You don’t need a corporate marketing budget to successfully create buzz for your next product. Think creatively about how you can generate interest and add excitement ahead of your product’s launch date. Once consumers are actively discussing your product, you benefit from word-of-mouth advertising and people eager to pre-order.
Work With Influencers
Influencers, such as business leaders, celebrities, politicians, and bloggers can create buzz for your product by discussing it. Look for influencers who are respected by your target market. For example, if you are planning to offer a golf training aid, you could ask a prominent professional golfer to promote it. If you intend to work with bloggers, make sure you build a relationship with them before you launch your product. Comment on their blogs to gain attention and earn trust. Provide bloggers with enough information to create excitement about your product with their followers, but withhold certain details to ensure an element of suspense remains. Ask influencers to tweet links to articles and YouTube videos you have produced to promote your product.
Emphasize How Your Product Helps Consumers
Create buzz for your product by highlighting how it helps the lives of your customers. Customers want to know how your product is going to solve their problem, rather than information about the product itself. For example, if you intend to launch new [cloud-based accounting software] (http://quickbooks.intuit.ca/r/accounting-cloud/launch-cloud-based-accounting-software) for small businesses, instead of focusing on product specifics, you could market how it helps customers manage their inventory more efficiently by having access to real-time information. If you plan to sell a new product to millennials, focus how it creates an experience they can share with their friends via social media. If you are targeting prices conscious consumers, emphasize how your product helps save money.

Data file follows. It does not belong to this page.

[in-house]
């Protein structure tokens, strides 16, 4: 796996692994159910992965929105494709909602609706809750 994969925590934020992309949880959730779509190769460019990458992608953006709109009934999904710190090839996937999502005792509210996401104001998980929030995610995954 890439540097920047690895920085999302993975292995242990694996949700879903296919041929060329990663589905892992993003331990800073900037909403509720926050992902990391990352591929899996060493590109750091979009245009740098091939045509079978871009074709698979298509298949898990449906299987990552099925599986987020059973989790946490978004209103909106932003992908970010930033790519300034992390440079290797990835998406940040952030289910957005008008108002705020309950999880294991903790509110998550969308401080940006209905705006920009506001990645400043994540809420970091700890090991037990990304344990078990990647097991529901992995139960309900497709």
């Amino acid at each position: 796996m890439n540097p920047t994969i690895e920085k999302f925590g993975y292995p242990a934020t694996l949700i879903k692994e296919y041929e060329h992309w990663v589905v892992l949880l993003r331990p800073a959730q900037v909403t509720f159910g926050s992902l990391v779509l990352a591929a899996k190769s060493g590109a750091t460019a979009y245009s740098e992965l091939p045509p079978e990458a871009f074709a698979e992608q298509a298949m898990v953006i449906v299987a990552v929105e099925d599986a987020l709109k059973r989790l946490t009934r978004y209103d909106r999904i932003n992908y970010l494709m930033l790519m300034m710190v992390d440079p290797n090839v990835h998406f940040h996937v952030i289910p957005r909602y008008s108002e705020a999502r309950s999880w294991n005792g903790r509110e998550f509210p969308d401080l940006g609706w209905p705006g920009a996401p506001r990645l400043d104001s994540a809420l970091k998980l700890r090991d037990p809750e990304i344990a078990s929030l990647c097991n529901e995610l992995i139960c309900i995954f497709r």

Create buzz for your product by networking with a broad group of people. Discuss your product in natural conversation as opposed to giving a sales pitch. People are more likely to remember and talk about your product with others when discussed in a non-promotional manner. For example, if you are debating the greatest all-time ice hockey goaltenders with work colleagues, it would be an opportunistic time to discuss a new game stick you are planning to sell. If possible, give a real-life demonstration of your product, which helps to generate interest and provide valuable feedback. Have business cards available with a link to your website and blog for people who are interested and want to learn more.
Provide Free Samples
Consumers love to receive free products; they are often quick to tell family, friends, and colleagues about their complimentary sample, which immediately creates buzz for your product. Issue free samples of your product to consumers who frequently associate with your target market. For example, if you are launching a new toy, give samples to children at your local elementary school to show their friends. Make sure you have your business name and contact details on your sample products. If you provide a free trial of software, add a link that allows customers to pre-order your product.